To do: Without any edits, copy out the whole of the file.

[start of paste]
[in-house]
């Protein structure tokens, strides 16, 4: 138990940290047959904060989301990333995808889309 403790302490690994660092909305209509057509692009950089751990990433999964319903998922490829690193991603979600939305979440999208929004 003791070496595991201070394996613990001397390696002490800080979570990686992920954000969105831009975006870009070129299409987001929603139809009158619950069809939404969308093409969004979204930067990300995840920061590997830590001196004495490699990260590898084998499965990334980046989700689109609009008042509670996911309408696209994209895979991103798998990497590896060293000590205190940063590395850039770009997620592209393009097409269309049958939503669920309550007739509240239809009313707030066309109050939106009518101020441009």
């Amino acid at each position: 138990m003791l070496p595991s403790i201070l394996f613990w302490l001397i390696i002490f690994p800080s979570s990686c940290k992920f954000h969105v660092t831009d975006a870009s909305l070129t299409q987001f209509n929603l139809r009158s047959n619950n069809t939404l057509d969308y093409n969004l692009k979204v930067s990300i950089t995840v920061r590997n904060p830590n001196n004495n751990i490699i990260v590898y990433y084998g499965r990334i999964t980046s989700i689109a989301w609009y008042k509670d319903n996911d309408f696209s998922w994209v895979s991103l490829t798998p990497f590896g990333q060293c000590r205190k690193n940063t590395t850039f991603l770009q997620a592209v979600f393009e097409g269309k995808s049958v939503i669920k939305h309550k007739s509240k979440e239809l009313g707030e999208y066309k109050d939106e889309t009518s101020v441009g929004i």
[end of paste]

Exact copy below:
[in-house]
């Protein structure tokens, strides 16, 4: 138990940290047959904060989301990333995808889309 403790302490690994660092909305209509057509692009950089751990990433999964319903998922490829690193991603979600939305979440999208929004 003791070496595991201070394996613990001397390696002490800080979570990686992920954000969105831009975006870009070129299409987001929603139809009158619950069809939404969308093409969004979204930067990300995840920061590997830590001196004495490699990260590898084998499965990334980046989700689109609009008042509670996911309408696209994209895979991103798998990497590896060293000590205190940063590395850039770009997620592209393009097409269309049958939503669920309550007739509240239809009313707030066309109050939106009518101020441009």
């Amino acid at each position: 138990m003791l070496p595991s403790i201070l394996f613990w302490l001397i390696i002490f690994p800080s979570s990686c940290k992920f954000h969105v660092t831009d975006a870009s909305l070129t299409q987001f209509n929603l139809r009158s047959n619950n069809t939404l057509d969308y093409n969004l692009k979204v930067s990300i950089t995840v920061r590997n904060p830590n001196n004495n751990i490699i990260v590898y990433y084998g499965r990334i999964t980046s989700i689109a989301w609009y008042k509670d319903n996911d309408f696209s998922w994209v895979s991103l490829t798998p990497f590896g990333q060293c000590r205190k690193n940063t590395t850039f991603l770009q997620a592209v979600f393009e097409g269309k995808s049958v939503i669920k939305h309550k007739s509240k979440e239809l009313g707030e999208y066309k109050d939106e889309t009518s101020v441009g929004i």